The corporate controller is mulling over the issue of

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The corporate controller is mulling over the issue of allocating the costs of distribution. Several allocation schemes are possible:1. Allocate all distribution division costs based on gross sales of the LOBs.2. Allocate all distribution division costs based on LOB profits.3. Allocate the direct costs of each shipment (driver, fuel, truck depreciation, tolls) using the gross weight of each LOB’s product in the shipment. Then allocate the other costs of the distribution division (schedulers, management, telephones, etc.) using the total direct shipping costs assigned to each LOB.One argument against allocating is that it will distort relative profitability. The controller says, “Because allocations are arbitrary, the resulting LOB profitabilities become arbitrary.” Another argument is that it is not fair to charge managers for costs they cannot control. LOBs cannot control shipping costs. For example, there are savings when two small separate shipments are combined into a single large shipment. LOBs will tend to avoid opening up new sales territories when other Telstar products are not being shipped to that area.
Required:Write a memo addressing the controller’s concerns. Should Telstar begin allocating distribution costs to the LOBs? If so, which allocation scheme should it use?24.Single vs. Dual-Rate AllocationsBio Labs is a genetic engineering firm manufacturing a variety of gene-spliced, agricultural-based seed products. The firm has five separate laboratories producing different product lines. Each lab is treated as a profit center and all five labs are located in the same facility. The wheat seed lab and corn seed lab manufacture two of the five product lines. These two labs are located next to each other and are of roughly equal size in terms of sales. The two departments have close interaction, often sharing equipment and lab technicians. Both use very similar technology and science and usually attend the same scientific meetings.Recent discoveries have shown how low-power lasers can be used to significantly improve product quality. The wheat seed and corn seed managers are proposing the creation of a laser testing department to employ this new technology. Leasing the equipment and hiring the personnel cost $350,000 per year. Supplies, power, and other variable costs are $25 per testing hour. The testing department is expected to provide 2,000 testing hours per year. The wheat seed manager expects to use 700 testing hours per year of the laser testing department and the corn seed manager expects to use 800 testing hours. The remaining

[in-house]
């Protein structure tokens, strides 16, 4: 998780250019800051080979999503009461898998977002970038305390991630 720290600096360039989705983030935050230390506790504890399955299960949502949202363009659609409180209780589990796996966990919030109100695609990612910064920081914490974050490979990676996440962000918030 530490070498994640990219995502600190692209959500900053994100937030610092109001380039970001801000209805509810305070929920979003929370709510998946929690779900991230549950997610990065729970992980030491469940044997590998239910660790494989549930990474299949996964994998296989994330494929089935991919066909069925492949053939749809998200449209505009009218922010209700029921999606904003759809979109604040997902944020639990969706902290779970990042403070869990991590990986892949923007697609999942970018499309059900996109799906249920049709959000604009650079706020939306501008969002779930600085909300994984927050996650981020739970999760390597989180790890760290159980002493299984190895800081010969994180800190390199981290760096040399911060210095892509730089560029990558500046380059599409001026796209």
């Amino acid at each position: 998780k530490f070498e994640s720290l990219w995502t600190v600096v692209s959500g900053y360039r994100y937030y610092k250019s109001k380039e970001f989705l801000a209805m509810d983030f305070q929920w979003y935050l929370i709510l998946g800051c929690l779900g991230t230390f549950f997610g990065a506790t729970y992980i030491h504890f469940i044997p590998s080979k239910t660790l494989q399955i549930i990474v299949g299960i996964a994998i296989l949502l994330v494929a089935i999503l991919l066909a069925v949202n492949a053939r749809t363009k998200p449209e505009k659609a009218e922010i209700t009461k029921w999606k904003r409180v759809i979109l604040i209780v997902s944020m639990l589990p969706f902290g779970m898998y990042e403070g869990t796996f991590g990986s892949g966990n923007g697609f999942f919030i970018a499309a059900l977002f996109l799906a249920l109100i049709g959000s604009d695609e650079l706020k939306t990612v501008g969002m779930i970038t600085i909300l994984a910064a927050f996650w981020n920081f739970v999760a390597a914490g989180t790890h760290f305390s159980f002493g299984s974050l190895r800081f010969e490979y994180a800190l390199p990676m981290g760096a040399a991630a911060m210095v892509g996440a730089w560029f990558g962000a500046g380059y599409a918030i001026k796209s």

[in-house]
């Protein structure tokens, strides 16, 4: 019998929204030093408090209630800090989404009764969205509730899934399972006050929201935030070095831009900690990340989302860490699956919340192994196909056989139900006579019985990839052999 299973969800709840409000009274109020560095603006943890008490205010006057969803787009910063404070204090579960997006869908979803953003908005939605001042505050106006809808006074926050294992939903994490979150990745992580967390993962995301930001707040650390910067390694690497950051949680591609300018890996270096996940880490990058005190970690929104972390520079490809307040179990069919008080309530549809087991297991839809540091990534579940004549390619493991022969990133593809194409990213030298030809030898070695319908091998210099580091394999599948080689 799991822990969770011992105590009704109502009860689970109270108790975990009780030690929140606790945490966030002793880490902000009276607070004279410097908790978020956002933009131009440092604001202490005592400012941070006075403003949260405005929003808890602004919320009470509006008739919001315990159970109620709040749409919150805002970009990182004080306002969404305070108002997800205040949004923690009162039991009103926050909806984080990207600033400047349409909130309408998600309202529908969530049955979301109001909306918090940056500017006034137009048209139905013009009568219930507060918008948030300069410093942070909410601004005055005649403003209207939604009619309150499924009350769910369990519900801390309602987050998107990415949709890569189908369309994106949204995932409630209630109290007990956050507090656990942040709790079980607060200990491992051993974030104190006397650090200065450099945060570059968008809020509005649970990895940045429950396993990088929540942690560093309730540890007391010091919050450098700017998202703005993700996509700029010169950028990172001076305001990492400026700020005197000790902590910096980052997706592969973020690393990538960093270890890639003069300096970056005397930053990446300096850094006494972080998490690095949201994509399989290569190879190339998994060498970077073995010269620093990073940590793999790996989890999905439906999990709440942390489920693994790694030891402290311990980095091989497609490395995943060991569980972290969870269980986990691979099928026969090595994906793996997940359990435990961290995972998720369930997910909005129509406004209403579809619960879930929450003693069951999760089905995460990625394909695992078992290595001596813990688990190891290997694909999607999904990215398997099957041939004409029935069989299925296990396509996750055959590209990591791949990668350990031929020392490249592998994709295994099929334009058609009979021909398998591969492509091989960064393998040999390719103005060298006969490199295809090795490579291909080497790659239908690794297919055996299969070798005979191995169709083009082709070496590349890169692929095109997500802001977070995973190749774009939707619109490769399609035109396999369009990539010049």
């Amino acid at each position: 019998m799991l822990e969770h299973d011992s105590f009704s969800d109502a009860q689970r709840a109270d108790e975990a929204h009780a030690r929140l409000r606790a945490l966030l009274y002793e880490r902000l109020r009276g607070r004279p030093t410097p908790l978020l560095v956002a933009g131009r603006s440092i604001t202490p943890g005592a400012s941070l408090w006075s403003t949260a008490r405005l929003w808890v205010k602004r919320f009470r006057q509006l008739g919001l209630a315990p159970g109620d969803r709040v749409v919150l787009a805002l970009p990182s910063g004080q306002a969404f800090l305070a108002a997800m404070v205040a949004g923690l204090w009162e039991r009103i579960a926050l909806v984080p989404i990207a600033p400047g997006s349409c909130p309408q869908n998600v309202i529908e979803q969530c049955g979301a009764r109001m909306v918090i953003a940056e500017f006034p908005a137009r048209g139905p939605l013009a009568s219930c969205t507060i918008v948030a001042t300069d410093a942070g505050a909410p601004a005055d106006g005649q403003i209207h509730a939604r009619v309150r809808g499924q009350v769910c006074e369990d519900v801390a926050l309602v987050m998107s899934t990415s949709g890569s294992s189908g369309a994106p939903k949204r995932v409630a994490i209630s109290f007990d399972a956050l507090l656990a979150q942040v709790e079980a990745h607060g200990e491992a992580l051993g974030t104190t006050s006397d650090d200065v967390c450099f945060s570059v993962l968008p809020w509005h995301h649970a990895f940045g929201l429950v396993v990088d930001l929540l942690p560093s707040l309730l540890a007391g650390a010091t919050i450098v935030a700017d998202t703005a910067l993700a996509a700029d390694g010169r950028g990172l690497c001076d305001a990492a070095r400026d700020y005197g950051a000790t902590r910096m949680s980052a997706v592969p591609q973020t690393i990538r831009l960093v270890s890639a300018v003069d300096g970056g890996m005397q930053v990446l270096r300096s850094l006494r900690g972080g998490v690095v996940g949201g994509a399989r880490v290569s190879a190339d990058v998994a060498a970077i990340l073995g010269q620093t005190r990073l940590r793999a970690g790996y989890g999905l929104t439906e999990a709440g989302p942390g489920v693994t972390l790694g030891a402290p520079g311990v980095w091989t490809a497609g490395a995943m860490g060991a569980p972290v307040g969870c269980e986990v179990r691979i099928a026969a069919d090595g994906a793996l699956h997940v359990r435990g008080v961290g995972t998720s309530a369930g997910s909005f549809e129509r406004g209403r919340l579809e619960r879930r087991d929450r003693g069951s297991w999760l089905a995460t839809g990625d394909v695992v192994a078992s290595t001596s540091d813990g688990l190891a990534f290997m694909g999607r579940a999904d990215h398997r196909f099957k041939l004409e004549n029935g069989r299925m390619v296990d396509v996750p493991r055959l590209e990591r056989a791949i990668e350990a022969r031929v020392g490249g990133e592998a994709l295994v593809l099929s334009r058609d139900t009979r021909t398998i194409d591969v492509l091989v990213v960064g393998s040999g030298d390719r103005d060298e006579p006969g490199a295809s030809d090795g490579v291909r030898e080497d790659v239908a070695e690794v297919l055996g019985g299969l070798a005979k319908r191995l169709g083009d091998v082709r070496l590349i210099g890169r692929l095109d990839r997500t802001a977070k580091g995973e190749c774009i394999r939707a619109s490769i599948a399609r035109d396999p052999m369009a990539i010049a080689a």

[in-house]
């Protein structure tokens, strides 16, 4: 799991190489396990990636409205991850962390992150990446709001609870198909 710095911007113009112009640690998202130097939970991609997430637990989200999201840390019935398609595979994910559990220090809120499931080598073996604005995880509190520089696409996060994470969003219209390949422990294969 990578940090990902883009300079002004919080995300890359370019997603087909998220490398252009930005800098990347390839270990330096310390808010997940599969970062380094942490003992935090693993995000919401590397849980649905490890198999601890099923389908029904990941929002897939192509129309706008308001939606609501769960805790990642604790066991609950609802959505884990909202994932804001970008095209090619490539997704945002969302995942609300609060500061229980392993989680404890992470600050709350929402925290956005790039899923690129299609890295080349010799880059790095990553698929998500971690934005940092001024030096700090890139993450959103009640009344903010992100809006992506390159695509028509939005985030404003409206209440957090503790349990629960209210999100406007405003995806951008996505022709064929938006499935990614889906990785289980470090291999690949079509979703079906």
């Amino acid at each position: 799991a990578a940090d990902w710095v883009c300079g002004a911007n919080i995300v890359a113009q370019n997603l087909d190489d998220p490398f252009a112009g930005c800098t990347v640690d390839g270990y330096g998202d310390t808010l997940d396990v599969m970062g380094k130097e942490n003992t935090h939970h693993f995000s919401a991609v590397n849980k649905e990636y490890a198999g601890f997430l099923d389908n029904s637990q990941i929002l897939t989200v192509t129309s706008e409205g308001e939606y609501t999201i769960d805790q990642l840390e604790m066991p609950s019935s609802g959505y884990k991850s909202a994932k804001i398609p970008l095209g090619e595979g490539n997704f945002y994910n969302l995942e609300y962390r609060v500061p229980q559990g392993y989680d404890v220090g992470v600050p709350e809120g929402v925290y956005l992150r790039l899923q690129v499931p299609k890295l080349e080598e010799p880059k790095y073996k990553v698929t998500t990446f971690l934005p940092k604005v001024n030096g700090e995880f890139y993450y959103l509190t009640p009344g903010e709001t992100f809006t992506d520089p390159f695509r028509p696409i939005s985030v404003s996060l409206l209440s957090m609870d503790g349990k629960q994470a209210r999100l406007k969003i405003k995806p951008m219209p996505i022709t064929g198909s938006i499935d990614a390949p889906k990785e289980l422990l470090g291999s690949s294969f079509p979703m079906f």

500 hours of testing capacity can be used by the other three labs if the technology applies or can be left idle for future expected growth of the two departments. Initially, only wheat and corn are expected to use lasertesting.The executive committee of Bio Labs has approved the proposal but is now grappling with how to treat the costs of the laser testing department. The committee wants to charge the costs to the wheat seed and corn seed labs but is unsure of how to proceed.

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